And what brought you to Accademia della Scala? Were you already familiar with it?
I knew something about the Academy thanks to two dear friends who studied there, at different times: Valeri Turmanov and Deyan Vatchkov. I have to admit that I was a little unsure because the Mariinsky Theatre had invited me to study at their Opera Academy in Saint Petersburg. I had some doubts about being admitted to the La Scala Academy. It seemed like a remote dream. But my girlfriend, who had recently moved to Milan to study fashion, convinced me to enroll in the auditions. I was so thrilled to reach the finals, and especially to sing on the La Scala stage.
Tell us about it.
I have to say that I was quaking at the idea of performing on that stage before the panel of judges. It was my first time in the theatre! I still remember my amazement at seeing the hall from the stage. It seemed enormous. And I wondered how my voice could possibly carry in a space like that. I sang Banquo’s aria “Come dal ciel precipita” from Macbeth. I was thinking, If I can sing the E maybe I’ll survive the audition. If I sing it badly, at least I will have had the satisfaction of singing in this hall. But I nailed it and was admitted. What a feeling!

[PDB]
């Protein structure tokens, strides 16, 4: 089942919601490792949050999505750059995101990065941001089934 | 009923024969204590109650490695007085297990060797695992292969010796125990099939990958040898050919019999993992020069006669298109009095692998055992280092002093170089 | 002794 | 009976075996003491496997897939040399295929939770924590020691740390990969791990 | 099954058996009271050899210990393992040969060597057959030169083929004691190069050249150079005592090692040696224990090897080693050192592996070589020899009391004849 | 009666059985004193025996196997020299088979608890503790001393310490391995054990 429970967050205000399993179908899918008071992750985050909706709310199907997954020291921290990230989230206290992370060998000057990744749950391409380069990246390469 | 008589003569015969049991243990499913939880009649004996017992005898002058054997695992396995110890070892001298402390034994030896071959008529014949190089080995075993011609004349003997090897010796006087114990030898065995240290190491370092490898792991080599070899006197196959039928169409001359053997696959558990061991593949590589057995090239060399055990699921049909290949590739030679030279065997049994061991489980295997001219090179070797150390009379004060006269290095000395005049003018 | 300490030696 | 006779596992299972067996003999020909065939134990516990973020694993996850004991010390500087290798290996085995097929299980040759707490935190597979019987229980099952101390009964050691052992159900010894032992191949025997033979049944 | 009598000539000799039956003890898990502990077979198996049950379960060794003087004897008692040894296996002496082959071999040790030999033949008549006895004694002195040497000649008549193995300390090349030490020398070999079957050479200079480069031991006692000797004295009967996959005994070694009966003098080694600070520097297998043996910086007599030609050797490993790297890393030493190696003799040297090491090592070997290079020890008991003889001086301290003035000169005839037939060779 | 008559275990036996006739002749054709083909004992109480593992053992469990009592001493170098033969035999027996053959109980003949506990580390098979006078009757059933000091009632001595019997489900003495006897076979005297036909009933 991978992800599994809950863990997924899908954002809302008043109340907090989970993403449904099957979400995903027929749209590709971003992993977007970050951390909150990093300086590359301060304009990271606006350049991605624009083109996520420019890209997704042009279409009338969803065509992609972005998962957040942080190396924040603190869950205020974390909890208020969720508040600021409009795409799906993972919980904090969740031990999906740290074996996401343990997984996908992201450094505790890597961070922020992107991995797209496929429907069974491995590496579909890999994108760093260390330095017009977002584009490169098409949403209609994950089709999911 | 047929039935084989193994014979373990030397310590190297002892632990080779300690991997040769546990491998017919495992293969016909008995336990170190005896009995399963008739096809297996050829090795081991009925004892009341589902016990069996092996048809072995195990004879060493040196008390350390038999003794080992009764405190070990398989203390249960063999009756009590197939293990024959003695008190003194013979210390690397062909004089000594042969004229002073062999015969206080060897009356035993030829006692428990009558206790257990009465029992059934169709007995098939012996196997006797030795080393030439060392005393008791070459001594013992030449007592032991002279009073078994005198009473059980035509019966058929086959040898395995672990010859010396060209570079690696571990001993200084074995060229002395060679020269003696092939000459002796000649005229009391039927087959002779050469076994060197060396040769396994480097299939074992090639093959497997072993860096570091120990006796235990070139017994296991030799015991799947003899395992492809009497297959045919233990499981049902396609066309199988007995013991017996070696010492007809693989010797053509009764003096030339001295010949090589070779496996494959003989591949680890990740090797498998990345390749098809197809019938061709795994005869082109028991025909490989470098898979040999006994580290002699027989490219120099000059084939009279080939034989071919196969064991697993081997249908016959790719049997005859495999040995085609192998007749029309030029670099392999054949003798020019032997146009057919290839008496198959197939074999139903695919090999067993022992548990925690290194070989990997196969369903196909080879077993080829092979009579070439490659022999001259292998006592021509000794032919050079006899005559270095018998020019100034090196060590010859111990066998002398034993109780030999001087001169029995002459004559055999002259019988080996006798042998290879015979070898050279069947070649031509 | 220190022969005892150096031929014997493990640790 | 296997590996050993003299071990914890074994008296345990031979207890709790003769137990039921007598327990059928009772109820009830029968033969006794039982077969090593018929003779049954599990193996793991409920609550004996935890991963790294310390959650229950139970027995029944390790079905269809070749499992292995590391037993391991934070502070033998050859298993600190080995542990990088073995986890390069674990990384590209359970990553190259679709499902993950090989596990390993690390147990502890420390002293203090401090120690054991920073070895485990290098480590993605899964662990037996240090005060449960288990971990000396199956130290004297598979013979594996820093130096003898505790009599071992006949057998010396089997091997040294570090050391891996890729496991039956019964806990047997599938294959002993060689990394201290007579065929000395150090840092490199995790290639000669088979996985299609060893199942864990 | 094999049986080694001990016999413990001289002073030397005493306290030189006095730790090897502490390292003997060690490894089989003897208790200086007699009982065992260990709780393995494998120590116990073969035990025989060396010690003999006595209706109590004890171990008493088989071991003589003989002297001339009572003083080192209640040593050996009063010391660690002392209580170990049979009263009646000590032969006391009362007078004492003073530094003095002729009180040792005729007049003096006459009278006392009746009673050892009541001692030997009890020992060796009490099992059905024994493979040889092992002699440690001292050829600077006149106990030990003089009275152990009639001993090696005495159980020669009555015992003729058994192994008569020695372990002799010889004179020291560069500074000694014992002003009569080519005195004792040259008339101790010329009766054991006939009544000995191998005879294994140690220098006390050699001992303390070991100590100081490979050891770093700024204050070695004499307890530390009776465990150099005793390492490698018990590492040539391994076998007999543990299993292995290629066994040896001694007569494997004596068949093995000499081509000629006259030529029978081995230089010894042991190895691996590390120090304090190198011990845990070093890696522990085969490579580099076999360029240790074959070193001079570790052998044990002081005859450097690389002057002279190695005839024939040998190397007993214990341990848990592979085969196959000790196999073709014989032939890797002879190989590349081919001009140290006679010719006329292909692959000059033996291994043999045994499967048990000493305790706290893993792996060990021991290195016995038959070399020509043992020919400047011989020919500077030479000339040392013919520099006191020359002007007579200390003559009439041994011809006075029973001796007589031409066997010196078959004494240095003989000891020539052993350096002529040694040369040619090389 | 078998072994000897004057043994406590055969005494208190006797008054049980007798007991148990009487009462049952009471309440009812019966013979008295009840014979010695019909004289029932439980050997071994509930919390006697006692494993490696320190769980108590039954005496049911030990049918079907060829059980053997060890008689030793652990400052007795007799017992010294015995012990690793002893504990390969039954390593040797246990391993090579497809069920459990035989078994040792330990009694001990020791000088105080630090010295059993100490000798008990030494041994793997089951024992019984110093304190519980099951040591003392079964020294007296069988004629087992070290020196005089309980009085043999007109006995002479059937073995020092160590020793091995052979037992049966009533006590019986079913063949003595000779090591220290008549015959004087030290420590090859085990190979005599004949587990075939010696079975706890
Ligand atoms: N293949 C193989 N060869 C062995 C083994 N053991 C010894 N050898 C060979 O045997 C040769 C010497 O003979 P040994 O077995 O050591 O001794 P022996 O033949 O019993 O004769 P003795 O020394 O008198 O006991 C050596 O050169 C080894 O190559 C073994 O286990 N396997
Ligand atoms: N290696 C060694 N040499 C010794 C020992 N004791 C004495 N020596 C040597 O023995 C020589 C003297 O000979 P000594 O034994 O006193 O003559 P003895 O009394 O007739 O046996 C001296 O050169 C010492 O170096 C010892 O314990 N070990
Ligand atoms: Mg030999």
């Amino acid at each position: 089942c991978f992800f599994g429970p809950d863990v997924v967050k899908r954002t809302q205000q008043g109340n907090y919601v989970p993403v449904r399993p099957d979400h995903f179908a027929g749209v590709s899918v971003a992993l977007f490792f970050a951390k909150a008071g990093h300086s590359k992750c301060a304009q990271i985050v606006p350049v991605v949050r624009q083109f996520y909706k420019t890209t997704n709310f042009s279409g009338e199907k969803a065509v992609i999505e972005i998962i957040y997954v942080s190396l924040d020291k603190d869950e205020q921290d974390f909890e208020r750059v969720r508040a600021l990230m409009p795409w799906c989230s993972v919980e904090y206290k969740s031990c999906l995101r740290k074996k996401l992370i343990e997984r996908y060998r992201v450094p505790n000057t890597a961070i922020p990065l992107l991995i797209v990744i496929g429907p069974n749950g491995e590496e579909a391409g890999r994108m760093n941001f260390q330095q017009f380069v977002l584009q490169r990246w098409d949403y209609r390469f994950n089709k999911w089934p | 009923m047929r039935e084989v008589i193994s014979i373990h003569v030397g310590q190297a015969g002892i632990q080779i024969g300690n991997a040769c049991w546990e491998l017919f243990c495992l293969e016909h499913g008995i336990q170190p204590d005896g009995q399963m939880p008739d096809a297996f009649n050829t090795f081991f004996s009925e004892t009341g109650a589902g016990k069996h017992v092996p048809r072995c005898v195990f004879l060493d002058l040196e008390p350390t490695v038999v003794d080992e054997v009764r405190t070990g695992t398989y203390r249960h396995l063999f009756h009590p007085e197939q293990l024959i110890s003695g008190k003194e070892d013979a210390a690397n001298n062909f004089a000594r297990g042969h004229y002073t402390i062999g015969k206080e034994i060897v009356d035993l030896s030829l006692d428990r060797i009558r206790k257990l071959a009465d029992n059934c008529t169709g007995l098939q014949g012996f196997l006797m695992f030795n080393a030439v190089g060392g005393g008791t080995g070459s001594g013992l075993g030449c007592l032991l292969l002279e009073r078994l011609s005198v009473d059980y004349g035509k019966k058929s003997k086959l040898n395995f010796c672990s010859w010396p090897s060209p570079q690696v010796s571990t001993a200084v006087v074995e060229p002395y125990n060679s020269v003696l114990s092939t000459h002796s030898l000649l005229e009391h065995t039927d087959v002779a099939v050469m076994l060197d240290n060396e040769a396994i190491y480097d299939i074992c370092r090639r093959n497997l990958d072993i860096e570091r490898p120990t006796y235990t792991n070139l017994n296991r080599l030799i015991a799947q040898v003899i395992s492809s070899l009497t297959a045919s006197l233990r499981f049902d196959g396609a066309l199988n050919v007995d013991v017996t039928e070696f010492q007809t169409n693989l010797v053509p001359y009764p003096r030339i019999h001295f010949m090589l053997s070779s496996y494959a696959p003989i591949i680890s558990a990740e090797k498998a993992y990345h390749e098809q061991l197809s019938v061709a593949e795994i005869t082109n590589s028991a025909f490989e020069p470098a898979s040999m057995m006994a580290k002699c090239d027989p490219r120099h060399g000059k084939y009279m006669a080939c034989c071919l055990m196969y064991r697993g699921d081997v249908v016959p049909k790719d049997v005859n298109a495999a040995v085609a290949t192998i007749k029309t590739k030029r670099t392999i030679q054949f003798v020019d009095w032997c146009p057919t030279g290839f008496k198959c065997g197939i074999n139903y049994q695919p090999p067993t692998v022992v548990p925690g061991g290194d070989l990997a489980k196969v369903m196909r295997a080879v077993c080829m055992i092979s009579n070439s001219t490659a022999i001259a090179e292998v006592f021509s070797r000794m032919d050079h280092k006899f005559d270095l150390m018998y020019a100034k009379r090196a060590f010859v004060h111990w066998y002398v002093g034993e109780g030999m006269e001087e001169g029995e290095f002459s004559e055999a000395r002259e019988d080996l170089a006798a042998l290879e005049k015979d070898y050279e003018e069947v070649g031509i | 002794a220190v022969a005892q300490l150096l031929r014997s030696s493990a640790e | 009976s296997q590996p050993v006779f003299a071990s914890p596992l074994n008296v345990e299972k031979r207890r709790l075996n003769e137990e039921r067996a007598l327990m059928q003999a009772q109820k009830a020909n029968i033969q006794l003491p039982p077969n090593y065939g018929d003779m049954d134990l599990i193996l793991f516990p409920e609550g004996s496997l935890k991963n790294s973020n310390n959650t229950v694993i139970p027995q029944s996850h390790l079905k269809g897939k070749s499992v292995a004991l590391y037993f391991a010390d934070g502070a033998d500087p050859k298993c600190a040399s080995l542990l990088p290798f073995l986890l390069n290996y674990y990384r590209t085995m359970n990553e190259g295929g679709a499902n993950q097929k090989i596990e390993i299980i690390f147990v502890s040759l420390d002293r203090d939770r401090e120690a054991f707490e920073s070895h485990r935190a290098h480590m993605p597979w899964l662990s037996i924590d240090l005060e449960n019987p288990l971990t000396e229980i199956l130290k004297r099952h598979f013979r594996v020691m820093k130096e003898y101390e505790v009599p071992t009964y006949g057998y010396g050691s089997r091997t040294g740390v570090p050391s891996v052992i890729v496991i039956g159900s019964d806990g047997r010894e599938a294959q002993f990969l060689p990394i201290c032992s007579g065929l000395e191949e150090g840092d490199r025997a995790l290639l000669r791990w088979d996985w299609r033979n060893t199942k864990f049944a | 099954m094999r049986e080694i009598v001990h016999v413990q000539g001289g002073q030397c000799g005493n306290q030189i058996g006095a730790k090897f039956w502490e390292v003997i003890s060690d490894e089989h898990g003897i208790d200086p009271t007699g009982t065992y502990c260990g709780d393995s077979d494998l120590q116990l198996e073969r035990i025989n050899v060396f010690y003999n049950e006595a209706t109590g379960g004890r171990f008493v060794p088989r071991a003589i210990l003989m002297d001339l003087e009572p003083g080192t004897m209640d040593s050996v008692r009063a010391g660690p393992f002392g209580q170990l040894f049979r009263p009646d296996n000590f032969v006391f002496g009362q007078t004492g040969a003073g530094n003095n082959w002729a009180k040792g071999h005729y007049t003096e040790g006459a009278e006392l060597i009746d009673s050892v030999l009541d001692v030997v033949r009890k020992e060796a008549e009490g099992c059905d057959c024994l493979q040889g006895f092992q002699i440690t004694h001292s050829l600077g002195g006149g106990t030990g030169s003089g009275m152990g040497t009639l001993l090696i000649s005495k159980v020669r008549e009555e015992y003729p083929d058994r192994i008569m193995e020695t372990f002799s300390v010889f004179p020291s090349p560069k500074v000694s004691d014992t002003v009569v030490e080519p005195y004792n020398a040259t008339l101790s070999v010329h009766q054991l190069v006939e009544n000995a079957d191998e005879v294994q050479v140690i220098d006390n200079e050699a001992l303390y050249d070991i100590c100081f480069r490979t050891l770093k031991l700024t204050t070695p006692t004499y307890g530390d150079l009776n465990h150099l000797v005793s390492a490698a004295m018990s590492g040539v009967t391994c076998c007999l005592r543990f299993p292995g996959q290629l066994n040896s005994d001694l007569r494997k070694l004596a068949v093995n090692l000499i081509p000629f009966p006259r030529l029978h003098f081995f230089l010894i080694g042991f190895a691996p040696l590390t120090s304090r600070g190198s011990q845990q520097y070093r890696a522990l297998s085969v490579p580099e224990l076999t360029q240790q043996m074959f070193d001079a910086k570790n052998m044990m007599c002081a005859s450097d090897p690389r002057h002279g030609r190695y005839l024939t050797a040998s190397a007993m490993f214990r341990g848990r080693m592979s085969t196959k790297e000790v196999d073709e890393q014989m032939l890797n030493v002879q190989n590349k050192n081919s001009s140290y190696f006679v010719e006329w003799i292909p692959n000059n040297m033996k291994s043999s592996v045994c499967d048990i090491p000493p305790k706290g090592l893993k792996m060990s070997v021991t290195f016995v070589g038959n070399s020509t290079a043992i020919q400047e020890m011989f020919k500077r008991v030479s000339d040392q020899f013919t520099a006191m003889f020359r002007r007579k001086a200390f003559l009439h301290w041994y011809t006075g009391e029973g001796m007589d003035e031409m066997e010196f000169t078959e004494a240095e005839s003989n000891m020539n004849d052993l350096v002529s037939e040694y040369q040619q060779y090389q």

What is the most important thing you have learned?
Maestra D’Intino and the opera coaches taught me principles above all. They never stopped at superficial judgments but always went into things deeply to show me how to correct my errors. Maestra D’Intino has always been strict, but in a way that any good teacher has to be: to push you to always give your best. A few years ago I lost my voice teacher. It was a great blow to me, but I have to say that I find much of his method in that of D’Intino.
We saw you in the lesson with Ms D’Intino singing the same aria that you used for the Academy audition. What changes have you noted since then?